In April 2015 NIEER will be running a blog addressing “Top 10 Concerns about Common Core State Standards in Early Childhood Education.” As NIEER put it, “There’s been lots of discussion about the Common Core State Standards recently, and their impact on classroom activity and child outcomes. Over the next few weeks, we plan to have experts comment on the top 10 concerns we’ve heard about CCSS.” UIC Center for Literacy Director Bill Teale and former Center research associates Katie Paciga and Jessica Hoffman were as to address three of the top ten concerns. Here are their responses. We’ll post the entire blog as soon as it is available.
8. Rigorous standards may lead to reduced play and rich activity in preschool and Kindergarten classrooms. There is no reason on earth that more rigorous early literacy standards should lead to reduced play in preschool and kindergarten. But there has been a dramatic decrease in the amount of “play” time in early education contexts (e.g., Frost, 2012; Gray, 2011; Sofield, 2013). The CCSS make no specific mention of play, nor do they specify the methods through which kindergartners are to demonstrate meeting the standards, so why is there a flood of commentary from practitioners (e.g., Cox, n.d.; Holland, 2015), professional organizations and advocates (e.g., Carlsson-Paige, McLaughlin, & Almon, 2015; Nemeth, 2012; Paciga, Hoffman & Teale, 2011), larger media hubs (e.g., Kenny, 2013), and parents, too, about the role of play (and the lack of it) in early education since the release of the Common Core State Standards (CCSS) in 2010?
We suspect it is a combination of several influences, two of which are especially pertinent to our comments here. One relates to the points we made about Concern #7 and “drill and kill” instruction. The specificity and ramped-up expectations of the CCSS have prompted many administrators to issue mandates to spend X number of minutes teaching Y. The misconception here lies in what constitutes teaching in an early childhood classroom. The CCSS don’t really discuss play one way or the other. But the experiences with language and literacy that young children need and the freedom for discussion and exploration that play allows are critically important. Dramatic play with embedded literacy props and language interactions; retelling stories through flannel boards and puppets; or, making characters from clay and discussing them; writing stories, lists and letters; composing signs for structures created with blocks—these and other play-related activities offer so much more in the way of developmentally appropriate opportunities to teach the concepts and skills embodied in the CCSS. The other—related—factor contributing to reduced play and rich activity is a topic that has been iscussed in early childhood education for the past 30 years: the push down of the curriculum from the later primary grades into earlier education. Add to that the recent emphasis on Value-Added-Measures (VAM) for teacher evaluation and voila, we find in K and preK increased emphasis on narrowly focused skills such as phonemic awareness, alphabet knowledge, phonics, and sight word recognition that are susceptible to being measured by standardized assessments. The ouble is that these skills can be taught without embedding them in a rich play context, and too often administrators are more worried about scores to prove value added rather than ensuring that children have deep understanding of both foundational and higher level understandings in early literacy.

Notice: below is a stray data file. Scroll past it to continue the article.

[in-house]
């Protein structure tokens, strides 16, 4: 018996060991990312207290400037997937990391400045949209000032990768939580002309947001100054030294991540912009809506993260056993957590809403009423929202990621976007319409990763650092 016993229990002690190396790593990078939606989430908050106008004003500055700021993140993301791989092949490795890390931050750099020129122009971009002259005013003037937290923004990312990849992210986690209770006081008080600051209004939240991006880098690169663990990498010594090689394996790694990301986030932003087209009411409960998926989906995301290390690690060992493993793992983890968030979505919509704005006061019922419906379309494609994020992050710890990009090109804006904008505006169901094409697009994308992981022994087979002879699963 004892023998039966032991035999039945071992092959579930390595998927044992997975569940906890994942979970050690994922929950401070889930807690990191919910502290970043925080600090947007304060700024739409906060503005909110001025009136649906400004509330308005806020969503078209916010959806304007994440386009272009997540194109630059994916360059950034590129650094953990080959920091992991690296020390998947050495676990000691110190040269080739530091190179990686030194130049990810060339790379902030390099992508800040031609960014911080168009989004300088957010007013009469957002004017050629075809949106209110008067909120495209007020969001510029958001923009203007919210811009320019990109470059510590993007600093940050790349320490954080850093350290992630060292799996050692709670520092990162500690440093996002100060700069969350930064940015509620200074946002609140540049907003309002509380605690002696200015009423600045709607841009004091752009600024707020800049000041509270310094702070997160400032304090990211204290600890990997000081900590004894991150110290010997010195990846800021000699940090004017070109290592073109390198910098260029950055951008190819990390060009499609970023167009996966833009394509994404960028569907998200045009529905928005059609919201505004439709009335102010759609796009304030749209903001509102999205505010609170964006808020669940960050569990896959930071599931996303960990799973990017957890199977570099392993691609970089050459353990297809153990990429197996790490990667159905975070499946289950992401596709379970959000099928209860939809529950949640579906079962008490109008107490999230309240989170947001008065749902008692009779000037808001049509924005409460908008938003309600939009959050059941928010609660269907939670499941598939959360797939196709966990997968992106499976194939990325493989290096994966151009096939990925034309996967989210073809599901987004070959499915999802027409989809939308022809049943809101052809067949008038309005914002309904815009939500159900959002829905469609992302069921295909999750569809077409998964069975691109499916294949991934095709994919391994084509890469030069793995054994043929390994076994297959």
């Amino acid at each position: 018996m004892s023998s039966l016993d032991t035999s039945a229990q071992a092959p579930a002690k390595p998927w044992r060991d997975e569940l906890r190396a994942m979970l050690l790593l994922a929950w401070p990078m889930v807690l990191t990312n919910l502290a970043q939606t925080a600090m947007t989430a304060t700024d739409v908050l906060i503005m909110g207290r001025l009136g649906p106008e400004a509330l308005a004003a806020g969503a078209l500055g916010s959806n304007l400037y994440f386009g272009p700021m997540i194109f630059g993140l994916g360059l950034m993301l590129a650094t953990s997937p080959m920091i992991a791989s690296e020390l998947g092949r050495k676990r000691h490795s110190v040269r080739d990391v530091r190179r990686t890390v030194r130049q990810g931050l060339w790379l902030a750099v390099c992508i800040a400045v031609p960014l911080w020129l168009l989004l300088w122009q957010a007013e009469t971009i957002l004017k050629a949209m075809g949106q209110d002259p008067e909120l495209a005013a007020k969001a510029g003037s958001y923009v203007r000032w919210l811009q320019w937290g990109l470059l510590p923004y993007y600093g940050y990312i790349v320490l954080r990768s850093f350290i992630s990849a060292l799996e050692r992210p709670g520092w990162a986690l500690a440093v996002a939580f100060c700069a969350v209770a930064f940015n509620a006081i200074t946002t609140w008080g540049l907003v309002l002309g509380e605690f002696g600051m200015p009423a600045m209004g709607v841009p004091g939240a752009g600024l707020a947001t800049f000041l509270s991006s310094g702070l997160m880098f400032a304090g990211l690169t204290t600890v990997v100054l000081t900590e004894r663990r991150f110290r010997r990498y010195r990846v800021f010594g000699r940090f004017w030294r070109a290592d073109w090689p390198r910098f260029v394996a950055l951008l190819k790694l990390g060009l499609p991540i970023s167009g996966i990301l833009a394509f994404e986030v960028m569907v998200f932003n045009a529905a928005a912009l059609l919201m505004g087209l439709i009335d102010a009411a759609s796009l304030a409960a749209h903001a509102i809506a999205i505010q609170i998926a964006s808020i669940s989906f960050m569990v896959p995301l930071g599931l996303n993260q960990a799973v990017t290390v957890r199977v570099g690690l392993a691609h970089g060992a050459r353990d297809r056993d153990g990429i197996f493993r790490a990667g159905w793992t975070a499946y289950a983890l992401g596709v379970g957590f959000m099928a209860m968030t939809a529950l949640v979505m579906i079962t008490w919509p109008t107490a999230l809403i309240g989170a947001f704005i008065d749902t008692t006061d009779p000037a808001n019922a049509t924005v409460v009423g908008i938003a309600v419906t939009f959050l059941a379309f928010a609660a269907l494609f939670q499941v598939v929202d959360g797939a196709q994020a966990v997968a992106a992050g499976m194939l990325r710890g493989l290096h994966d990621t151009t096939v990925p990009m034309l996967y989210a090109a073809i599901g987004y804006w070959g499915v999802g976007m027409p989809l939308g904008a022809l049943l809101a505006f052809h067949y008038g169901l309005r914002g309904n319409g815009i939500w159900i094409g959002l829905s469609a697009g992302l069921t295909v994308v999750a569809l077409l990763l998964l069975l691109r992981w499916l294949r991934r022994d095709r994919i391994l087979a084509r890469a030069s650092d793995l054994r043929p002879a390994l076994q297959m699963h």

As Ponsdicio (2015) points out, “No one wants to see academic pressure bearing down on kindergarteners. That would only lead to uninterested children and with dim reading prospects. But focusing on language in kindergarten does not entail diminished play-based learning.” As early childhood professionals, we need to emphasize that our objection is to the administrative recommendations for how we prepare children for mandated assessments, rather than (1) including reading, writing, and language-based experiences in our school day, or (2) on the absence of play-based literacylearning…because the CCSS don’t say we should exclude the play.
7. Literacy instruction may become limited to a few texts and drill-and-kill teaching. There are two issues embedded in this concern: (1) drill/didactic literacy teaching and (2)too few texts.With respect to the concern about drill-and-kill teaching, we believe: That teachers should teach literacy in kindergarten. The CCSS propose a list of specific English/Language Arts concepts and skills that kindergartners should learn (and therefore teachers should teach). Good news: The list includes both foundational and higher-level skills; and it encompasses not only reading but also writing and a rather robust conception of oral language.
Potential bad news: Many educators look at the standards and conclude that the best way to affect children’s learning of them is to teach them, the interpretation of the word teach being sit them down and give them specific lessons on the specific skills so that they can practice and thereby learn those skills. Problem: This conception of teaching is drill-and-kill. It is not even recommended on “constrained skills” of early literacy such as alphabet knowledge and phonological awareness and is totally useless for impacting “unconstrained skills” such as comprehension, composing in writing, or integrating knowledge and ideas.
Solution: As much as possible, embed intentional literacy instruction in the context of content-rich, meaningful activities (such as dramatic play, science activities, and thematicunits like the Farm to Table example discussed in Hoffman, et al. (2014).
Too few texts: Here’s the good news about the K-1 Text Exemplars (see CCSS-ELA Appendix B): the stories, poetry, and read aloud selections listed there are, for the mostpart, high quality literature (“text selections…worth reading and re reading” that “will encourage students and teachers to dig more deeply into their meanings than they would with lower quality material”), and they are also works that would be engaging to many kindergartners. Here’s the bad news about those exemplars: